Table I illustrates the chemical composition of the silicatic constituents. That of the control catalysts is listed along with the resulting NO conversions in Table III. The same mixture of gases was employed.
The BET surfaces of the silicatic constituents employed for the control catalysts were
Crude bentonite (fuller's earth): 69 m2 /g
Na2 CO3 -activated bentonite: 41
Natural acidic clay: 83, and
Amorphous silicic acid 325.
The maximum conversions of nitrogen oxides can be plotted as a function of the percentage by weight of the particular silicatic constituent in terms of the results obtained with the same silicatic constituents without other oxidic catalyst constituents added. FIG. 1 clearly indicates that the catalysts in accordance with the invention are significantly more efficient.
The tests in accordance with Control Examples C1 to C6 demonstrate the necessity of acid activation. Catalysts manufactured with bentonite that was either unactivated (C1 & C2) or alkali-activated (C3 & C4) are just as unsatisfactory in terms of degree of NO conversion as a catalyst containing unactivated natural acidic clay (C5 & C6--comparable to an H-ion substituted clay). This is especially evident when the level of silicatic constituent is high.
The catalyst of Example 18 was also compared with a known catalyst with respect to the consumption of ammonia in reducing the NOx. The known catalyst contained only the oxidic catalyst constituent with no acid-activated bentonite, in accordance with the formulation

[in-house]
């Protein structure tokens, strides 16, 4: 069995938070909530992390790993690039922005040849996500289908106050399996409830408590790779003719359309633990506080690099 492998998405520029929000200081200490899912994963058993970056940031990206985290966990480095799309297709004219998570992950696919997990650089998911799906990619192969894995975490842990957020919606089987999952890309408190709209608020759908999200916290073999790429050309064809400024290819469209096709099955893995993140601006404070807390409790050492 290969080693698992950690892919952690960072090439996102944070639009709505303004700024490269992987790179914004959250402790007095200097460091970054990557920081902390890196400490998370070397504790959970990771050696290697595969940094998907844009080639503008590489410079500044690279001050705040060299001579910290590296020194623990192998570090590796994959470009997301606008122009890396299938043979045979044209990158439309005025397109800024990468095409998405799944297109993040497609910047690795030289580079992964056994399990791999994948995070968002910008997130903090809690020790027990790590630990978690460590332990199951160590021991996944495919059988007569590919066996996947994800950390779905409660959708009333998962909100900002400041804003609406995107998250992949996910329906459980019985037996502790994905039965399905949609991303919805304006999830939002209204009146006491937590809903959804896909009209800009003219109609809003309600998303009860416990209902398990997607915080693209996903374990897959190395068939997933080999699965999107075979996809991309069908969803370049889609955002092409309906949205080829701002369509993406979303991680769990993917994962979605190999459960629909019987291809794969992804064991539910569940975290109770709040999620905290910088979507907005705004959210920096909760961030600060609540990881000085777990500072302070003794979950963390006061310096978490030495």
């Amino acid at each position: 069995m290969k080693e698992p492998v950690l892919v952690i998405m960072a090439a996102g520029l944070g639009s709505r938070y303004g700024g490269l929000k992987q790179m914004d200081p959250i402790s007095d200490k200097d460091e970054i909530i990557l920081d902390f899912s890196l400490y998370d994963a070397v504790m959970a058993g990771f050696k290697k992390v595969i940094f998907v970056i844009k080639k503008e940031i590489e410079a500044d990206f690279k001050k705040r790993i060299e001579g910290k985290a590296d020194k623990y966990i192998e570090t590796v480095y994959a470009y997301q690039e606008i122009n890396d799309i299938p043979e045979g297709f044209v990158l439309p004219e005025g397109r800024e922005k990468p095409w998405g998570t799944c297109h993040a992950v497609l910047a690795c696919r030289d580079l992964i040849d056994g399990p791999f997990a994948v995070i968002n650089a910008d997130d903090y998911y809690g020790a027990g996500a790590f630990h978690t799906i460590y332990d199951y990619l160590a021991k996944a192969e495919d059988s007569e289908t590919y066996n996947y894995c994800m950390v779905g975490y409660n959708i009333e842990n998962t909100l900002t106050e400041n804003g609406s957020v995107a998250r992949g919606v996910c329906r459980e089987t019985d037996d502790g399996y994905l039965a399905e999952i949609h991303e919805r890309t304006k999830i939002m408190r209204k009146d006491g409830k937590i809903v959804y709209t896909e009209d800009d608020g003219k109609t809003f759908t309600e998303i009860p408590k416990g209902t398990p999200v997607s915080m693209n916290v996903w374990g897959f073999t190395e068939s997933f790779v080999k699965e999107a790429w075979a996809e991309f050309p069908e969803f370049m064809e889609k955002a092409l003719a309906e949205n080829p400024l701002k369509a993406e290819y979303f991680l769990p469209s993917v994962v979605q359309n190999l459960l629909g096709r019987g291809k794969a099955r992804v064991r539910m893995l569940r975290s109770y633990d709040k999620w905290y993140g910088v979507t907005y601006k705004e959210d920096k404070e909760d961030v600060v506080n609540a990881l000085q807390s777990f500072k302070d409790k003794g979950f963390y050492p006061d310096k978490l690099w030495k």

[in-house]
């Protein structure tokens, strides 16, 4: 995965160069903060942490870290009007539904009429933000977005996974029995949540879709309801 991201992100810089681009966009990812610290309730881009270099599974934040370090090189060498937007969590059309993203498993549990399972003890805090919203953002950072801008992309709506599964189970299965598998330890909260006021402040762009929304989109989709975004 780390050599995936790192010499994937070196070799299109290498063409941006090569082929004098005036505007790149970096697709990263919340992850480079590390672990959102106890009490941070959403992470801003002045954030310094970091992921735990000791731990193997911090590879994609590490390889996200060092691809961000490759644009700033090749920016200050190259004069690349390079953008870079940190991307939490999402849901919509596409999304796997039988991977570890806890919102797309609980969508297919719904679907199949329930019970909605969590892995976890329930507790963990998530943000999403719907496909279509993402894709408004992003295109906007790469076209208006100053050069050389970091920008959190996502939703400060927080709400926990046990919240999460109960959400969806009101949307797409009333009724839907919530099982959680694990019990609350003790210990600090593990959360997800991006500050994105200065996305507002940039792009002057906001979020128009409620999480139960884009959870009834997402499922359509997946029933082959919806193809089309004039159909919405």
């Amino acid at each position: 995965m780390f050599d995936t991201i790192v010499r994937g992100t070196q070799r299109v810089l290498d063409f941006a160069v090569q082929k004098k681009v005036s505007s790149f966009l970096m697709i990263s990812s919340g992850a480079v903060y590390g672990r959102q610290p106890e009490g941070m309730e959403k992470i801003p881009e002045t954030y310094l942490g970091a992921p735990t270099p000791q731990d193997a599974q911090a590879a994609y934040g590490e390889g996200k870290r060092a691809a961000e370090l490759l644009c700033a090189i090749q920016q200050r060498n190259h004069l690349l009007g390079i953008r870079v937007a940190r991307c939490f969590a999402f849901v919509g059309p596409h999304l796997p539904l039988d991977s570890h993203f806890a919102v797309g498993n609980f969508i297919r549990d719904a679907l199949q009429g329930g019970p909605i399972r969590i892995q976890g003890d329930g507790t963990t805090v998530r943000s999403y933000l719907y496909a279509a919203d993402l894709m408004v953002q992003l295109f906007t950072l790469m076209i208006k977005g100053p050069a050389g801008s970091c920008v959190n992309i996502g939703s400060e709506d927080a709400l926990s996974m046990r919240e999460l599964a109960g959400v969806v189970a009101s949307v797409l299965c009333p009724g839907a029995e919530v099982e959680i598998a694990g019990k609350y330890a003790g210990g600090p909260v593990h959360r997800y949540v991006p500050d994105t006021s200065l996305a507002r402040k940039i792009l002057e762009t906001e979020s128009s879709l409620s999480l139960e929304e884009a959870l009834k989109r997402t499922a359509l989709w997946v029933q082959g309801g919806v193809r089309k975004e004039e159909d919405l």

______________________________________V2 O5 : 1,0% by weight,WO3 : 9.0% by weight,TiO2 : 90.0% by weight.______________________________________
This catalyst was tested with the catalyst in accordance with the invention of Example 18 and with the same mixture of gases at a space velocity of 5000 h-1. The percentage of ammonia supplied to the reactor and actually consumed in reducing the NOx was calculated from the balance of the converted reaction partner. FIG. 2 illustrates this percentage as a function of reactor temperature.
With the control catalyst, a considerable amount of the ammonia is oxidized by the oxygen in the flue gas and is accordingly no longer available to remove the NOx as desired. The catalyst in accordance with the invention on the other hand catalyzes the undesired oxidation of the ammonia as the result of oxygen to much less of an extent.